Dear Parent, Your Grade Seven student has requested the privilege of reading books that are written for Grade Eight and up. In order to protect your child from any material you may deem inappropriate, we require your written permission for your child to read above their grade level. Thank you for helping us give bland Young Adult novels the allure of banned books! Literarily Yours, The School Librarian
Dear Parents, We are asking for donations of clean, single socks for our class fundraising project. Donations of spare buttons would also be appreciated. Please leave them at the front office, as your children cannot be trusted to not lose them between your car and the classroom door. Thank you in advance, The Grade Three teaching team.
Dear Parents, This Wednesday, the Grade Three students will be selling sock puppets they’ve made to raise funds for a children’s charity. We know that you’ll want to support their charitable endeavour, so please have cash in hand when you arrive for pickup on Wednesday afternoon. Also, please be encouraging to the students who will approach you about buying their puppets—we’ve deliberately given this job to our quietest, shyest students to help them come out of their shell. If you prefer not to support the third graders’ fundraising efforts, we urge you to re-examine your values and priorities. Only a terrible person would refuse to pay $5 for a sock with buttons sewn on. All the best, The Grade Three teaching team.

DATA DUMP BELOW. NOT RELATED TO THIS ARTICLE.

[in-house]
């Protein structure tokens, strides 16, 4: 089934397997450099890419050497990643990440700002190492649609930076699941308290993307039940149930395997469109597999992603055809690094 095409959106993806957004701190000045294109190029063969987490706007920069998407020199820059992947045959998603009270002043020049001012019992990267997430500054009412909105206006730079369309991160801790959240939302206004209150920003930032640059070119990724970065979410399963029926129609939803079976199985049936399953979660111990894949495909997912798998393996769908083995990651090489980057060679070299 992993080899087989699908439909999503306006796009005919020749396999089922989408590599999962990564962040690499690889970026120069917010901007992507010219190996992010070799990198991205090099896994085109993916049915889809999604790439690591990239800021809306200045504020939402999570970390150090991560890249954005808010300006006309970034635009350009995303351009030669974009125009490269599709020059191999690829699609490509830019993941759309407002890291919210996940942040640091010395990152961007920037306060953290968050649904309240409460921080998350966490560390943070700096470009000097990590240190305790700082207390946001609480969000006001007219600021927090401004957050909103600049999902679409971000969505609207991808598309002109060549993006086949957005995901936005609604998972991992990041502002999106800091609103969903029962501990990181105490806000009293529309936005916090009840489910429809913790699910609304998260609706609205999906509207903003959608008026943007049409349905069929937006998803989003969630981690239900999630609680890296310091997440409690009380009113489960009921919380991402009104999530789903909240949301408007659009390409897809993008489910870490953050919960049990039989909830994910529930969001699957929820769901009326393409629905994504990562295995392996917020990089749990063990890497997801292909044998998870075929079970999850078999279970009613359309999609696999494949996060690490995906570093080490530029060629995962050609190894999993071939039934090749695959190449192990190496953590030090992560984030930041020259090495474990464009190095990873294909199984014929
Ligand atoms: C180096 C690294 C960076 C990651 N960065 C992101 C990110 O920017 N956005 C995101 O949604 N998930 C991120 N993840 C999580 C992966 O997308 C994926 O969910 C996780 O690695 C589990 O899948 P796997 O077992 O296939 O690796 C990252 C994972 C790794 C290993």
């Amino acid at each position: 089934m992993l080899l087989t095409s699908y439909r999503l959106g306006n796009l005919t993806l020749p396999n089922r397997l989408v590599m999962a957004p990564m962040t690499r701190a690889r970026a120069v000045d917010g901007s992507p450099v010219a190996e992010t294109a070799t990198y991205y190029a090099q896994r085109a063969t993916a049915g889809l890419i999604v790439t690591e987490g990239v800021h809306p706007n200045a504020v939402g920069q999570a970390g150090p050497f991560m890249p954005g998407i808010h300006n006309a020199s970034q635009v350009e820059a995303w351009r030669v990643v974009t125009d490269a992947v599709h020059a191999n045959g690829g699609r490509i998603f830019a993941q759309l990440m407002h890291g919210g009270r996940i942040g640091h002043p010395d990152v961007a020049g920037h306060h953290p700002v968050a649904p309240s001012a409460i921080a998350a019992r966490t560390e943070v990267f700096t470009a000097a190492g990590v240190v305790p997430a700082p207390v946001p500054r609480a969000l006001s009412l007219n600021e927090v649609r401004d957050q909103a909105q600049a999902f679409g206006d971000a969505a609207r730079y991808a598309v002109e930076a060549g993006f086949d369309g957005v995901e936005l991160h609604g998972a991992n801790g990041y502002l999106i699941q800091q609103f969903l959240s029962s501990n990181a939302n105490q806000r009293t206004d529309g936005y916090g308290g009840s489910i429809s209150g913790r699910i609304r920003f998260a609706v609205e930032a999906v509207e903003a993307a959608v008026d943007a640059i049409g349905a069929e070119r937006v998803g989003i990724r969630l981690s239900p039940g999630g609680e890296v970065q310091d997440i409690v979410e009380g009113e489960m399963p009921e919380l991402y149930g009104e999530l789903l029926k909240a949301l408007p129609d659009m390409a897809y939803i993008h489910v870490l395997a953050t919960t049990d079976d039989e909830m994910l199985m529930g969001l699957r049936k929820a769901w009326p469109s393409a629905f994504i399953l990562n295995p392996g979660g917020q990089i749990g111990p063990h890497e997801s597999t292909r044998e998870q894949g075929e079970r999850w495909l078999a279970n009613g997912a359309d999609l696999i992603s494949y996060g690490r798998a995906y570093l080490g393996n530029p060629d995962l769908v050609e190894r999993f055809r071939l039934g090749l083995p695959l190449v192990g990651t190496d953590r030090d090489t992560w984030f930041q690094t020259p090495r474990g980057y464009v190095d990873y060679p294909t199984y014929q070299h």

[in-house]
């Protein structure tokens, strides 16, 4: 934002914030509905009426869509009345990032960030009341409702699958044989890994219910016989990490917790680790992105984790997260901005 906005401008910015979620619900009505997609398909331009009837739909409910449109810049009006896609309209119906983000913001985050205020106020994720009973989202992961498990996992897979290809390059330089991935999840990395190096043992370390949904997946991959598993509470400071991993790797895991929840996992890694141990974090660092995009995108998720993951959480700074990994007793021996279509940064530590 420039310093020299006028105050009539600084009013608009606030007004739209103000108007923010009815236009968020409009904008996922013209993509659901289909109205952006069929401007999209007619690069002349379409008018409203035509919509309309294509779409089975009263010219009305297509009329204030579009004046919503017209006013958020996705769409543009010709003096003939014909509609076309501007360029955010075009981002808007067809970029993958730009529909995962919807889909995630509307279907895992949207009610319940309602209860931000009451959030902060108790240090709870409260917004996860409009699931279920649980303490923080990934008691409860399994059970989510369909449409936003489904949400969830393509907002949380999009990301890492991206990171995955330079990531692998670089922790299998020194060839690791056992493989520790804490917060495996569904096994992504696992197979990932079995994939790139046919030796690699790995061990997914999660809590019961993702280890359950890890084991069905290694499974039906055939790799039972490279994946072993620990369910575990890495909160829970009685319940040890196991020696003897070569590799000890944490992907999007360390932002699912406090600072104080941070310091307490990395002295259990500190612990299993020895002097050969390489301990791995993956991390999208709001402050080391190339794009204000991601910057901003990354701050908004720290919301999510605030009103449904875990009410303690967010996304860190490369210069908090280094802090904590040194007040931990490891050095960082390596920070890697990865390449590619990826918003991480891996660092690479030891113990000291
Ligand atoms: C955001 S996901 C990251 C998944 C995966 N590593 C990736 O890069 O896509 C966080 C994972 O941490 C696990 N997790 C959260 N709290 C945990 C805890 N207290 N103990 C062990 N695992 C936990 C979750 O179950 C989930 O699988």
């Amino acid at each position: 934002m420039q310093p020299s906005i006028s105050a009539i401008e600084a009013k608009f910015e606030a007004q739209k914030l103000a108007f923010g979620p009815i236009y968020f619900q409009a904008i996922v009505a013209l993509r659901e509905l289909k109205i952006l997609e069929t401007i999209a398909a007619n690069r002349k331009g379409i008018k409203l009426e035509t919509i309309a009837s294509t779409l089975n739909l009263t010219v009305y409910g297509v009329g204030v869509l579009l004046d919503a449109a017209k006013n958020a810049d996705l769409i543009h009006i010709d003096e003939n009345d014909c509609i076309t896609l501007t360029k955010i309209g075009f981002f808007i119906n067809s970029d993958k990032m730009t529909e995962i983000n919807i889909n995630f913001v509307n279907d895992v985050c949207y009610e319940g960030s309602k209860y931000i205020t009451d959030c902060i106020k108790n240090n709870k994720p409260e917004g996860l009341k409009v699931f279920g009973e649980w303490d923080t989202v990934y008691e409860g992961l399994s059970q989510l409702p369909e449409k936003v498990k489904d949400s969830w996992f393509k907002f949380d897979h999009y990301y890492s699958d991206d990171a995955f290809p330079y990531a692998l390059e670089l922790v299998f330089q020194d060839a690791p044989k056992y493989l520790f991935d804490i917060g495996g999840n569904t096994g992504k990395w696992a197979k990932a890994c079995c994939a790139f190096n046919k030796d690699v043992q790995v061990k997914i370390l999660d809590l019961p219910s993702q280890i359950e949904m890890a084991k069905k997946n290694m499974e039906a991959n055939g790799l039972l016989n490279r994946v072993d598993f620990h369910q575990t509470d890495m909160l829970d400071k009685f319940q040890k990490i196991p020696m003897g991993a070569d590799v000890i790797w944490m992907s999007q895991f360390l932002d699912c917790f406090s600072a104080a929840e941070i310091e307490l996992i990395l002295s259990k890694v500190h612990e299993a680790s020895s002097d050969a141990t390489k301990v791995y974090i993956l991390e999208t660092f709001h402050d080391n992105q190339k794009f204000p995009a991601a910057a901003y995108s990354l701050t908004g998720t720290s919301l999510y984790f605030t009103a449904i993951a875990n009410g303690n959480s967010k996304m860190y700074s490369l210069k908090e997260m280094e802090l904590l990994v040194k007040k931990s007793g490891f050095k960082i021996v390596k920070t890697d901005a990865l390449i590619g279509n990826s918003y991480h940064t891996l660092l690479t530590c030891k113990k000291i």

Dear Parents, After receiving feedback that the school sends too many emails, we have decided to set up an electronic notification system where you can see all of your school notices on one inconvenient webpage. Within the next two weeks, all school communications will migrate to the new system, which you can then check on a daily basis so you don’t miss anything important. Below please find your new login information.
Remember how I said my kids spend entire movies pointing out errors and inconsistencies? Well, it turns out that I’m no better.
I binge-watched Bridgerton this week and spent almost as much time yelling at the screen as I did enjoying the sumptuous costumes and sets.